4. ^ Lawrence, Ernest R. (2012). Alone With the Past, The Life and Photographic Art of Roland W. Reed. Afton, MN: Afton Press. pp. 25–27. ISBN 978-1-890434-84-7. 
  5. ^ Chamberlin, Mabel Reed (November 21, 1898). Letter to Roy F. Williams.  Missing or empty |title= (help)
  6. ^ Leroux, Charles (April 17, 1979). "Roland Reed's Photographic Indian Legacy Lives". Chicago Tribune, Tempo Section. 
  7. ^ Bemidji Daily Pioneer. November 19, 1908.  Missing or empty |title= (help)
  8. ^ Sanders, Helen Fitzgerald (1913). A History of Montana, Volume III. Chicago, IL: The Lewis Publishing Company. 
  9. ^ Peterson, Larry Len (2002). Call of The Mountains, The Artists of Glacier National Park. Tucson, AZ: Settlers West Galleries. p. 30. 
  10. ^ Lawrence, Ernest R. (2012). Alone with the Past, The Life and Photographic Art of Roland W. Reed. Afton, MN: Afton Historical Society Press. p. 158. ISBN 978-1-890434-84-7. 
  11. ^ Iron Horse West. Minnesota Museum of Art. 1976. p. 42. 
  12. ^ Farr, William E. (2009). Julius Seyler and the Blackfeet. Norman, OK: University of Oklahoma Press. 
  13. ^ Dippie, Brian W. (2008). The 100 Best Illustrated Letters of Charles Russell. Ft. Worth, TX: The Amon Carter Museum. 
  14. ^ Reed, Roland W. (July 15, 1913). Letter to Roman Hubbel.  Missing or empty |title= (help)
  15. ^ Kalispell Daily Interlake. February 21, 1914.  Missing or empty |title= (help)
  16. ^ Kalispell Bee. May 29, 1914.  Missing or empty |title= (help)
  17. ^ Laughead, W. B. (December 1916). "Roland Reed". The Minnesotan. 2 (6): 14–19. 
  18. ^ Ortonville Journal. August 1915.  Missing or empty |title= (help)
  19. ^ Sullivan, David (2009). History of the Tri-Lakes Protective Association, Cable, WI: 6.37.  Missing or empty |title= (help)
  20. ^ The Rocky Mountain News. August 19, 1923.  Missing or empty |title= (help)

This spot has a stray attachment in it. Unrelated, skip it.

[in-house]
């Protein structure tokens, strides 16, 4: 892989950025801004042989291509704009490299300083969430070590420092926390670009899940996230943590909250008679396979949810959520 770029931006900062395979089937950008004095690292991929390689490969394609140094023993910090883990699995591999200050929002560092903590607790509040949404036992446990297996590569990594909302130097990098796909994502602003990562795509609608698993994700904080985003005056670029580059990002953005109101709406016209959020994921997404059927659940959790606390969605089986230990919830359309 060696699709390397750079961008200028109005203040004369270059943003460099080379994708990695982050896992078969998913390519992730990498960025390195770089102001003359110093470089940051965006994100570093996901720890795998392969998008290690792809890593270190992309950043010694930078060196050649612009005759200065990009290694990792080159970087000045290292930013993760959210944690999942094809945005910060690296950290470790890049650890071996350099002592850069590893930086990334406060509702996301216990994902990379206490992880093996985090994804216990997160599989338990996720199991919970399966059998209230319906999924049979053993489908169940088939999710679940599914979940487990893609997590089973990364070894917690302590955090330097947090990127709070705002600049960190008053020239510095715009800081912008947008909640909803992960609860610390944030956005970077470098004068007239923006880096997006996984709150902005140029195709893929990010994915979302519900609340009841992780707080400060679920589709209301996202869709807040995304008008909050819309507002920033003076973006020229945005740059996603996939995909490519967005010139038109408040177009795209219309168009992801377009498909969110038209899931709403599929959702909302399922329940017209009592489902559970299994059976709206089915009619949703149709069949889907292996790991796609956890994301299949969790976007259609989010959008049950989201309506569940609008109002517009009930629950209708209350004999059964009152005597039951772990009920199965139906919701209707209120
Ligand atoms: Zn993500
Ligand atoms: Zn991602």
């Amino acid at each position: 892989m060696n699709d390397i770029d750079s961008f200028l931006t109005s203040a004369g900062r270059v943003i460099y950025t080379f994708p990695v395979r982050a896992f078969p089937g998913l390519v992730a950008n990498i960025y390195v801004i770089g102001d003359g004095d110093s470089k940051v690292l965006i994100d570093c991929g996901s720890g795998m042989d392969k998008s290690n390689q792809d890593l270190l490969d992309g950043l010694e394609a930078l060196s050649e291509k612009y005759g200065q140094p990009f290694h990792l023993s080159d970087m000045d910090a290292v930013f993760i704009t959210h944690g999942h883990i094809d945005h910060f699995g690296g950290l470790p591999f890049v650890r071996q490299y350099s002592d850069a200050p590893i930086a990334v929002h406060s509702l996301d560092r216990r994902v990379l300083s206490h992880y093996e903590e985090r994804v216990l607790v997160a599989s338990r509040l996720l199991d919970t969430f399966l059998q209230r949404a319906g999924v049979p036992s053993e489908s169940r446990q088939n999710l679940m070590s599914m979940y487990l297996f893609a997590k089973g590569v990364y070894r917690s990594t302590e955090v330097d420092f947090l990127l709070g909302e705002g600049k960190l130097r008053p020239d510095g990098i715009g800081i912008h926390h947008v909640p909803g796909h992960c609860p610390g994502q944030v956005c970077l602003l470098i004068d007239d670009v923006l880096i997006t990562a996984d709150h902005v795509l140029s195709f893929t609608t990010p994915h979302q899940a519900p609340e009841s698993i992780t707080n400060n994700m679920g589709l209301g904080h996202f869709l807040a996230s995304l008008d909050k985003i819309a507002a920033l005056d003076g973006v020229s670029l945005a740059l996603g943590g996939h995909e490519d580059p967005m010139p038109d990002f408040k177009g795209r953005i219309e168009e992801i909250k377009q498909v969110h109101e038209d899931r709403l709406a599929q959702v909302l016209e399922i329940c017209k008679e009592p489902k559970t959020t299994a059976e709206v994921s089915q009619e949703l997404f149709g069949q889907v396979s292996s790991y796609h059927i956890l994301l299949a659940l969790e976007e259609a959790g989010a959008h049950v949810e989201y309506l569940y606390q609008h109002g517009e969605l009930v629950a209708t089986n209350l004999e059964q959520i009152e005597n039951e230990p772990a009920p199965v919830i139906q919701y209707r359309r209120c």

21. ^ Lawrence, Ernest R. (2012). Alone with the Past, The Life and Photographic Art of Roland W. Reed. Afton, MN: Afton Press. p. 191. ISBN 978-1-890434-84-7. 
  22. ^ Reed, Roland W (November 21, 1933). Letter to Roy Williams.  Missing or empty |title= (help)
  23. ^ Reed, Roland W. (December 15, 1934, Certified Copy March 11, 1999.). State of Colorado Standard Certificate of Death, #554.  Check date values in: |date= (help); Missing or empty |title= (help)
  24. ^ Sullivan, David (2009). History of the Tri-Lakes Protective Association, Cable, WI: 3.4.  Missing or empty |title= (help)
  25. ^ Lawrence, Ernest R. (2012). Alone with the Past, The Life and Photographic Art of Roland W. Reed. Afton, MN: Afton Press. p. 16. ISBN 978-1-890434-84-7. 
  26. ^ "Roland W. Reed: American Photographer". Museum Syndicate. Retrieved November 26, 2013. 
  27. ^ Presbrey, Paul W. (December 29, 1934). "Invaluable Collection of Indian Photos Represent Years of Hardship in Artistic Pursuit". The St. Paul Daily News. 
  28. ^ "Letter from National Geographic Magazine to Paul S. Kramer". November 29, 1977. 
  29. ^ "Ojibwa Woman, Minnesota, 1907". National Geographic Society. Retrieved November 26, 2013.